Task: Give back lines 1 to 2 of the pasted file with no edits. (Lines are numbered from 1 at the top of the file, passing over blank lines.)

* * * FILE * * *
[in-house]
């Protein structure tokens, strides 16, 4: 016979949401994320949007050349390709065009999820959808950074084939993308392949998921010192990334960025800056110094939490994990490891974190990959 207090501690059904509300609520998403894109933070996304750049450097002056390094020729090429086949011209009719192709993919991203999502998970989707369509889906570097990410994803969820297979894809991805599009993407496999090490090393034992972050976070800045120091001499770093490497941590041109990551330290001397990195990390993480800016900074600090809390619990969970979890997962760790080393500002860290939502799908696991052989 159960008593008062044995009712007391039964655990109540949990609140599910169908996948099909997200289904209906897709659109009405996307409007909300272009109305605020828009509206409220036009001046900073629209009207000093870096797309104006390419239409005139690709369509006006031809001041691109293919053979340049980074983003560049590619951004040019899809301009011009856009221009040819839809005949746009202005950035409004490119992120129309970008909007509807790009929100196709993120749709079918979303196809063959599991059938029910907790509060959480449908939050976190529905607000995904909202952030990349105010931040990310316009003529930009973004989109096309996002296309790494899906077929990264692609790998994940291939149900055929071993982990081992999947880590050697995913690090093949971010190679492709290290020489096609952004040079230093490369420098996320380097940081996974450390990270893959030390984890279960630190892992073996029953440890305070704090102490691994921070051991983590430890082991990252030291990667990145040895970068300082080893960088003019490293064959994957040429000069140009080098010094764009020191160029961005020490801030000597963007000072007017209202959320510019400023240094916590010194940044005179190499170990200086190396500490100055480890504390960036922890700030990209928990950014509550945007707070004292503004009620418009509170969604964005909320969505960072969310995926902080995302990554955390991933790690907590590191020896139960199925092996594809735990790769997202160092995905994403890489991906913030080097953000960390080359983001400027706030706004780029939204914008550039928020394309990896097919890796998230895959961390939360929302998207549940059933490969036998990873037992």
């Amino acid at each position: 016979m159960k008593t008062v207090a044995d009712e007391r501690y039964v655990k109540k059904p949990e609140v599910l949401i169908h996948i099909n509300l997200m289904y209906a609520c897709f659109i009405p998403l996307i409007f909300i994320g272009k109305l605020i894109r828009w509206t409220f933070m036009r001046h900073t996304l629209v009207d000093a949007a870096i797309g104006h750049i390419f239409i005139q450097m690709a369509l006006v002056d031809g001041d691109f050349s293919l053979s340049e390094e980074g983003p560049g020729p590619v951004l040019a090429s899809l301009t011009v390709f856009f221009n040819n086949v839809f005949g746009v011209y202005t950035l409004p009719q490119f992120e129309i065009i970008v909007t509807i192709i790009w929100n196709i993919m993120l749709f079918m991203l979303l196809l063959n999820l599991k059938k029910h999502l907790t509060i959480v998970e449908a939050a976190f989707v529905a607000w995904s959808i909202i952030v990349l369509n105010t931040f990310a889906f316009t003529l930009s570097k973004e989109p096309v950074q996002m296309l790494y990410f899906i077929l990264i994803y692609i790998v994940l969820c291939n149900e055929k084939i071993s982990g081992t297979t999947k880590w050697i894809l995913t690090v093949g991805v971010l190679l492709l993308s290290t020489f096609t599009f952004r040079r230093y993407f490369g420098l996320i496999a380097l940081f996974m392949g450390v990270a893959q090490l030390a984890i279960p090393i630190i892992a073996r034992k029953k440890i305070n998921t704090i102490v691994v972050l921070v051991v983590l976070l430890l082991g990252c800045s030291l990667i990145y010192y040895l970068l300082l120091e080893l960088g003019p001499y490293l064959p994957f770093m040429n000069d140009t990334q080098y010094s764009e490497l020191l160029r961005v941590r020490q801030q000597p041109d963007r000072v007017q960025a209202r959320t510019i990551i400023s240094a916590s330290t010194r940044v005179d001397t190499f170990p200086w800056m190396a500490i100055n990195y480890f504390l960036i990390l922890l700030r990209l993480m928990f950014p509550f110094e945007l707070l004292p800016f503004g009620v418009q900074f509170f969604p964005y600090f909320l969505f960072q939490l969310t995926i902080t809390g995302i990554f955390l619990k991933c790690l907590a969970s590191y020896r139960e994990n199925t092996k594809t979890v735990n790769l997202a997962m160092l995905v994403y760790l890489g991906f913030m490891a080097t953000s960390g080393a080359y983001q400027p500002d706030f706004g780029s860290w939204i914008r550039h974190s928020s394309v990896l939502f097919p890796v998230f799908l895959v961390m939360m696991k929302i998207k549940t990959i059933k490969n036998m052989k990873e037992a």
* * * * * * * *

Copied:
[in-house]
């Protein structure tokens, strides 16, 4: 016979949401994320949007050349390709065009999820959808950074084939993308392949998921010192990334960025800056110094939490994990490891974190990959 207090501690059904509300609520998403894109933070996304750049450097002056390094020729090429086949011209009719192709993919991203999502998970989707369509889906570097990410994803969820297979894809991805599009993407496999090490090393034992972050976070800045120091001499770093490497941590041109990551330290001397990195990390993480800016900074600090809390619990969970979890997962760790080393500002860290939502799908696991052989 159960008593008062044995009712007391039964655990109540949990609140599910169908996948099909997200289904209906897709659109009405996307409007909300272009109305605020828009509206409220036009001046900073629209009207000093870096797309104006390419239409005139690709369509006006031809001041691109293919053979340049980074983003560049590619951004040019899809301009011009856009221009040819839809005949746009202005950035409004490119992120129309970008909007509807790009929100196709993120749709079918979303196809063959599991059938029910907790509060959480449908939050976190529905607000995904909202952030990349105010931040990310316009003529930009973004989109096309996002296309790494899906077929990264692609790998994940291939149900055929071993982990081992999947880590050697995913690090093949971010190679492709290290020489096609952004040079230093490369420098996320380097940081996974450390990270893959030390984890279960630190892992073996029953440890305070704090102490691994921070051991983590430890082991990252030291990667990145040895970068300082080893960088003019490293064959994957040429000069140009080098010094764009020191160029961005020490801030000597963007000072007017209202959320510019400023240094916590010194940044005179190499170990200086190396500490100055480890504390960036922890700030990209928990950014509550945007707070004292503004009620418009509170969604964005909320969505960072969310995926902080995302990554955390991933790690907590590191020896139960199925092996594809735990790769997202160092995905994403890489991906913030080097953000960390080359983001400027706030706004780029939204914008550039928020394309990896097919890796998230895959961390939360929302998207549940059933490969036998990873037992």